Depending on geographic factors, cytomegalovirus (CMV) and toxoplasmosis are the more frequent intrauterine infections (IUIs).
The pattern of brain involvement in CMV-IUI may range from minimal (small periventricular cysts, intrathalamic vasculopathy) to severe damage (brain atrophy, malformations of cortical development, and hemorrhages).
The prognosis is usually poor in the presence of intracranial findings.
Infected fetuses without brain findings are generally asymptomatic at birth but may develop sensorineural deafness.
The fetus may become infected with a variety of organisms through transplacental passage or as a result of an ascending infection. In some patients, the infection may involve the central nervous system (CNS), causing lesions in different areas and grades of severity (Table 9–1).
TABLE 9–1.ULTRASOUND CENTRAL NERVOUS SYSTEM FINDINGS FOLLOWING INTRAUTERINE INFECTIONS |Favorite Table|Download (.pdf) TABLE 9–1. ULTRASOUND CENTRAL NERVOUS SYSTEM FINDINGS FOLLOWING INTRAUTERINE INFECTIONS
|Pathogen ||CNS involvement ||Reported in ||Ventriculomegaly ||Abnormal PVWM ||Calcifications ||Microcephaly ||Others |
|CMV ||Common ||Fetus, infant ||Common ||Common ||Frequent ||Frequent ||MCD, CC, cerebellum, hemorrhage |
|Toxoplasma ||Common ||Fetus, infant ||Common ||Rare ||Common ||Rare ||Hydranencephaly |
|Rubella ||Common ||Infant ||Rare ||Common ||Common ||Common ||– |
|Varicella zoster ||Extremely rare ||Fetus, infant ||Rare ||– ||Rare ||Rare ||Encephalitis, cerebellum, MCD |
|Herpes simplex ||Extremely rare ||Fetus, infant ||Common ||Common ||Rare ||Rare ||Encephalitis |
|Parvovirus B19 ||Extremely rare ||Fetus, infant ||Rare ||– ||– ||– ||Hemorrhage, stroke, MCD |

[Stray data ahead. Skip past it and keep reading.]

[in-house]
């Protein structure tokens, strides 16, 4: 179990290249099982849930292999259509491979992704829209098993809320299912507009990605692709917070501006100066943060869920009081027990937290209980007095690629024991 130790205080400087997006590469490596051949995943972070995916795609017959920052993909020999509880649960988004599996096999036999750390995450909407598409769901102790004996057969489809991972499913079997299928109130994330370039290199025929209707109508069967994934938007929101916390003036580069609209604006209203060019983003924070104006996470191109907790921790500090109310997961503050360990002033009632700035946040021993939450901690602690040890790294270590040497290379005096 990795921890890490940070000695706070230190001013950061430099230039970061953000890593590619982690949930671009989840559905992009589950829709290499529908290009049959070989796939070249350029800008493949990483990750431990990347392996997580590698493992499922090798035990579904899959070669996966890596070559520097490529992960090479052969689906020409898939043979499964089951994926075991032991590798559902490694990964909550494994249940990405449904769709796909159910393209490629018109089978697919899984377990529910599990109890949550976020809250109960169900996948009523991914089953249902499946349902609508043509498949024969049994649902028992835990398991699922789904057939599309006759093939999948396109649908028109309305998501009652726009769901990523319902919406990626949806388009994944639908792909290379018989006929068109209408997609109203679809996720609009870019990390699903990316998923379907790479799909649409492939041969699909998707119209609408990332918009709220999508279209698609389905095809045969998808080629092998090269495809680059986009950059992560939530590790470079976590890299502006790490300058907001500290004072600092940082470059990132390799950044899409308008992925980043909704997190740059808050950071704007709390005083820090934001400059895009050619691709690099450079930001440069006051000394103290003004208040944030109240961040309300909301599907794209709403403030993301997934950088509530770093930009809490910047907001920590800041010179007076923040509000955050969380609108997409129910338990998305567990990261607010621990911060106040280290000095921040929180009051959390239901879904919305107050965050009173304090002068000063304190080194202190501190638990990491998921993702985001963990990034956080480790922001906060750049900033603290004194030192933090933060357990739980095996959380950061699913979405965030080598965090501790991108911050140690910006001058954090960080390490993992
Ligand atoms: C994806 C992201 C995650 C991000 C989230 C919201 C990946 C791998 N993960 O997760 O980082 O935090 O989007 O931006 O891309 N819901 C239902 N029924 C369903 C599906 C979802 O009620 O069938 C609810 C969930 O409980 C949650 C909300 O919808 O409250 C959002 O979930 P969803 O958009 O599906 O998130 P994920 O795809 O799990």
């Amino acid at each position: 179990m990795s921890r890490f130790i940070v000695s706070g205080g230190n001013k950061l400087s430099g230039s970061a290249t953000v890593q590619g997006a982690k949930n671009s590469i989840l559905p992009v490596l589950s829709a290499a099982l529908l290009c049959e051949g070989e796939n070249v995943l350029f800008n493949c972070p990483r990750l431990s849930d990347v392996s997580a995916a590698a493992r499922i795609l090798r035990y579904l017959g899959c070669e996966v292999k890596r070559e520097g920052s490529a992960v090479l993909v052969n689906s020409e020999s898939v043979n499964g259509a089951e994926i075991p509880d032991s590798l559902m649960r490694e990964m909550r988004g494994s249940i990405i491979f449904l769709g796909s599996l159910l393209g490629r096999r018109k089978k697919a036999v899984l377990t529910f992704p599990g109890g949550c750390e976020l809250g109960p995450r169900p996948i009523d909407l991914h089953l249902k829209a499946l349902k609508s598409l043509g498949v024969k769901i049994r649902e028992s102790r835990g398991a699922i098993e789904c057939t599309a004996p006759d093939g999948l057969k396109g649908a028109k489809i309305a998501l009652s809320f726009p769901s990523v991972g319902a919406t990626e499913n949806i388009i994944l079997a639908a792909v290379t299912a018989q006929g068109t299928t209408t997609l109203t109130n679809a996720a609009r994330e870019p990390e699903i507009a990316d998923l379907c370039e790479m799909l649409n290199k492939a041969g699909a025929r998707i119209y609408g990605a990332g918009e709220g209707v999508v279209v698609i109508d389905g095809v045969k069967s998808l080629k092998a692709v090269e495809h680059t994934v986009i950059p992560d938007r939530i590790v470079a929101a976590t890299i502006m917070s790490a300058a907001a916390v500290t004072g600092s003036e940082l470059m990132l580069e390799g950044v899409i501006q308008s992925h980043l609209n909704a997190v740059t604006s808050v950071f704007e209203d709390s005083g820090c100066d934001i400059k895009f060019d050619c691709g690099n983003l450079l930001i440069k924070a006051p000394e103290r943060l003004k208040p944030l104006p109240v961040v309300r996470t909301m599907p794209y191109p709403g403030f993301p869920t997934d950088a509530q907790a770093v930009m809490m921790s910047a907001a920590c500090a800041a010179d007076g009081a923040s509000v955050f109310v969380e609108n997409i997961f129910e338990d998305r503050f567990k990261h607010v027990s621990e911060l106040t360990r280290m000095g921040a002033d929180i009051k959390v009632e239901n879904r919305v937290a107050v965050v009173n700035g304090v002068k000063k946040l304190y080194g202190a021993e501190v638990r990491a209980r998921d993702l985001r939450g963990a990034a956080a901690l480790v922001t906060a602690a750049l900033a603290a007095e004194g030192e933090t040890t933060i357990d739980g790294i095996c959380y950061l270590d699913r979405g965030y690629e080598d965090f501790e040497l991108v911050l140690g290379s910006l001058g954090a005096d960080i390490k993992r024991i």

|LCMV ||Common ||Fetus, infant ||Common ||Rare ||Common ||– ||– |
|West Nile virus ||Extremely rare ||Fetus, infant ||– ||Rare ||– ||– ||Meningitis, encephalitis |
|Syphilis ||Extremely rare ||Fetus, infant ||Rare ||Rare ||– ||Rare ||MCD |
|Trypanosoma ||Extremely rare ||Fetus, infant ||– ||– ||– ||– ||Meningoencephalitis |
Cytomegalovirus (CMV) and Toxoplasma gondii are the most common pathogens affecting the brain. Other organisms that may infect the developing fetal brain are rubella virus,1 varicella zoster virus,2 herpes simplex virus,3,4 parvovirus B19,5,6 lymphocytic choriomeningitis virus,7 West Nile virus,8 Treponema pallidum,9 Trypanosoma cruzi,10 and the nematode filarial.11 This chapter reviews each of these sources of infection.
Cytomegalovirus (CMV) is a large DNA virus with a wide infectious clinical spectrum ranging from subclinical to severe multisystem involvement. CMV is transmitted by person-to-person contact. Following maternal infection, it may be transmitted through the placenta to the fetus.
Herpesvirus 5, cytomegalic inclusion disease
Following the almost complete disappearance of congenital rubella after the introduction of widespread immunization programs, CMV infection has become the most common infection affecting the developing fetus.
The prevalence of CMV-seropositive pregnant women or at reproductive age ranges from > 99% in Turkey12 to between 43.6% and 57.2% in France13...